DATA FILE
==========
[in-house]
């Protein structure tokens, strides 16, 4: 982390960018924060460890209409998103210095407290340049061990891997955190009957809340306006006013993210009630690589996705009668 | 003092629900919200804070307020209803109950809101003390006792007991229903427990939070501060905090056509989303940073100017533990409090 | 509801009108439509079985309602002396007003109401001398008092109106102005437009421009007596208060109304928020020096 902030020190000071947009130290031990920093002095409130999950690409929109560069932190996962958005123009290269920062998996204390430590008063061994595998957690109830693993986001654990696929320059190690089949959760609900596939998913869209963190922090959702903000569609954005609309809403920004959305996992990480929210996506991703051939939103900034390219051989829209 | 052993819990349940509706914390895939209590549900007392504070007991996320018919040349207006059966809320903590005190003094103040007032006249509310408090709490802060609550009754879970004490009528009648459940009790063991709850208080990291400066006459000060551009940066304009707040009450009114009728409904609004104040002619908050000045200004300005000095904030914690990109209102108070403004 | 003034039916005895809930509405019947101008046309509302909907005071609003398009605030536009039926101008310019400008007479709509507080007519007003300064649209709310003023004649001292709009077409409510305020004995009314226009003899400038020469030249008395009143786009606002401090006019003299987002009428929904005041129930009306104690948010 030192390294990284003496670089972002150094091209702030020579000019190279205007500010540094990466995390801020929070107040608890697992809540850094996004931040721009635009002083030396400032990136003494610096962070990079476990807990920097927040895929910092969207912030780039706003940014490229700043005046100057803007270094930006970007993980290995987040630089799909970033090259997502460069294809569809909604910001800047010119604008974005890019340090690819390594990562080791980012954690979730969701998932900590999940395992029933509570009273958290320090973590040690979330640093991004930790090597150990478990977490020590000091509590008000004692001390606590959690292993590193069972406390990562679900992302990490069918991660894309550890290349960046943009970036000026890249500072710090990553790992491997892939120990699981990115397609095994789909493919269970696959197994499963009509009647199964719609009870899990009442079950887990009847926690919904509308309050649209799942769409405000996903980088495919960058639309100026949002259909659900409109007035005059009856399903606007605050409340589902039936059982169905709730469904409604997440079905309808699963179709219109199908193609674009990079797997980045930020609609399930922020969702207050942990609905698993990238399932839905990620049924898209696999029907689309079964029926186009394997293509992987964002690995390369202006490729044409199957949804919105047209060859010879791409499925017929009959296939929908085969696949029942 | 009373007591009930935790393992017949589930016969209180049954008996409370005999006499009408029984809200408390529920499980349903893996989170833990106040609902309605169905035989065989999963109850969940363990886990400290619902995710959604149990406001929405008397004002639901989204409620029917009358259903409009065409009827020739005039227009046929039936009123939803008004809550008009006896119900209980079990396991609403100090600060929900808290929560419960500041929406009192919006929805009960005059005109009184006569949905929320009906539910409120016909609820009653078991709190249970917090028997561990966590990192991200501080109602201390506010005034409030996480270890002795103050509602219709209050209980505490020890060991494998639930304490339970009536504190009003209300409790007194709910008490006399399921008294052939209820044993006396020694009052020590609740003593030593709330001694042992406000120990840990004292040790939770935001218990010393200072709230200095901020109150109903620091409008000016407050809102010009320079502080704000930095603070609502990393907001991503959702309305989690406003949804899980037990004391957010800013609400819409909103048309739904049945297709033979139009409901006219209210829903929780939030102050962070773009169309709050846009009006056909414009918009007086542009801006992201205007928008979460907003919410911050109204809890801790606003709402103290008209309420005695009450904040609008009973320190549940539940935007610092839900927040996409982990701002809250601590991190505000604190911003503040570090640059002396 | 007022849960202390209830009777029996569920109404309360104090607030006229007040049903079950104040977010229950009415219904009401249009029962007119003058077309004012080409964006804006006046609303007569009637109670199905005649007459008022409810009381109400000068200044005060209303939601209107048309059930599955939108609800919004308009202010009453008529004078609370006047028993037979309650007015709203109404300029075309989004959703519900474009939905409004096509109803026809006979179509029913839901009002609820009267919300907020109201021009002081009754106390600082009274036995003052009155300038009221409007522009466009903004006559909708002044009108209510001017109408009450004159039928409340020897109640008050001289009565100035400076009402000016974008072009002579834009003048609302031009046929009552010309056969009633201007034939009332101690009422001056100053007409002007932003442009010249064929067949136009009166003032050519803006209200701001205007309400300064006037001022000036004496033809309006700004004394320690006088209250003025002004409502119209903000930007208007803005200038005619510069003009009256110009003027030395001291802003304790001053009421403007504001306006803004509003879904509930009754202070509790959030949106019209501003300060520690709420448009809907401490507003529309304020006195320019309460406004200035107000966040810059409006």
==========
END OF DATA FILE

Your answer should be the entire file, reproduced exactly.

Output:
[in-house]
């Protein structure tokens, strides 16, 4: 982390960018924060460890209409998103210095407290340049061990891997955190009957809340306006006013993210009630690589996705009668 | 003092629900919200804070307020209803109950809101003390006792007991229903427990939070501060905090056509989303940073100017533990409090 | 509801009108439509079985309602002396007003109401001398008092109106102005437009421009007596208060109304928020020096 902030020190000071947009130290031990920093002095409130999950690409929109560069932190996962958005123009290269920062998996204390430590008063061994595998957690109830693993986001654990696929320059190690089949959760609900596939998913869209963190922090959702903000569609954005609309809403920004959305996992990480929210996506991703051939939103900034390219051989829209 | 052993819990349940509706914390895939209590549900007392504070007991996320018919040349207006059966809320903590005190003094103040007032006249509310408090709490802060609550009754879970004490009528009648459940009790063991709850208080990291400066006459000060551009940066304009707040009450009114009728409904609004104040002619908050000045200004300005000095904030914690990109209102108070403004 | 003034039916005895809930509405019947101008046309509302909907005071609003398009605030536009039926101008310019400008007479709509507080007519007003300064649209709310003023004649001292709009077409409510305020004995009314226009003899400038020469030249008395009143786009606002401090006019003299987002009428929904005041129930009306104690948010 030192390294990284003496670089972002150094091209702030020579000019190279205007500010540094990466995390801020929070107040608890697992809540850094996004931040721009635009002083030396400032990136003494610096962070990079476990807990920097927040895929910092969207912030780039706003940014490229700043005046100057803007270094930006970007993980290995987040630089799909970033090259997502460069294809569809909604910001800047010119604008974005890019340090690819390594990562080791980012954690979730969701998932900590999940395992029933509570009273958290320090973590040690979330640093991004930790090597150990478990977490020590000091509590008000004692001390606590959690292993590193069972406390990562679900992302990490069918991660894309550890290349960046943009970036000026890249500072710090990553790992491997892939120990699981990115397609095994789909493919269970696959197994499963009509009647199964719609009870899990009442079950887990009847926690919904509308309050649209799942769409405000996903980088495919960058639309100026949002259909659900409109007035005059009856399903606007605050409340589902039936059982169905709730469904409604997440079905309808699963179709219109199908193609674009990079797997980045930020609609399930922020969702207050942990609905698993990238399932839905990620049924898209696999029907689309079964029926186009394997293509992987964002690995390369202006490729044409199957949804919105047209060859010879791409499925017929009959296939929908085969696949029942 | 009373007591009930935790393992017949589930016969209180049954008996409370005999006499009408029984809200408390529920499980349903893996989170833990106040609902309605169905035989065989999963109850969940363990886990400290619902995710959604149990406001929405008397004002639901989204409620029917009358259903409009065409009827020739005039227009046929039936009123939803008004809550008009006896119900209980079990396991609403100090600060929900808290929560419960500041929406009192919006929805009960005059005109009184006569949905929320009906539910409120016909609820009653078991709190249970917090028997561990966590990192991200501080109602201390506010005034409030996480270890002795103050509602219709209050209980505490020890060991494998639930304490339970009536504190009003209300409790007194709910008490006399399921008294052939209820044993006396020694009052020590609740003593030593709330001694042992406000120990840990004292040790939770935001218990010393200072709230200095901020109150109903620091409008000016407050809102010009320079502080704000930095603070609502990393907001991503959702309305989690406003949804899980037990004391957010800013609400819409909103048309739904049945297709033979139009409901006219209210829903929780939030102050962070773009169309709050846009009006056909414009918009007086542009801006992201205007928008979460907003919410911050109204809890801790606003709402103290008209309420005695009450904040609008009973320190549940539940935007610092839900927040996409982990701002809250601590991190505000604190911003503040570090640059002396 | 007022849960202390209830009777029996569920109404309360104090607030006229007040049903079950104040977010229950009415219904009401249009029962007119003058077309004012080409964006804006006046609303007569009637109670199905005649007459008022409810009381109400000068200044005060209303939601209107048309059930599955939108609800919004308009202010009453008529004078609370006047028993037979309650007015709203109404300029075309989004959703519900474009939905409004096509109803026809006979179509029913839901009002609820009267919300907020109201021009002081009754106390600082009274036995003052009155300038009221409007522009466009903004006559909708002044009108209510001017109408009450004159039928409340020897109640008050001289009565100035400076009402000016974008072009002579834009003048609302031009046929009552010309056969009633201007034939009332101690009422001056100053007409002007932003442009010249064929067949136009009166003032050519803006209200701001205007309400300064006037001022000036004496033809309006700004004394320690006088209250003025002004409502119209903000930007208007803005200038005619510069003009009256110009003027030395001291802003304790001053009421403007504001306006803004509003879904509930009754202070509790959030949106019209501003300060520690709420448009809907401490507003529309304020006195320019309460406004200035107000966040810059409006």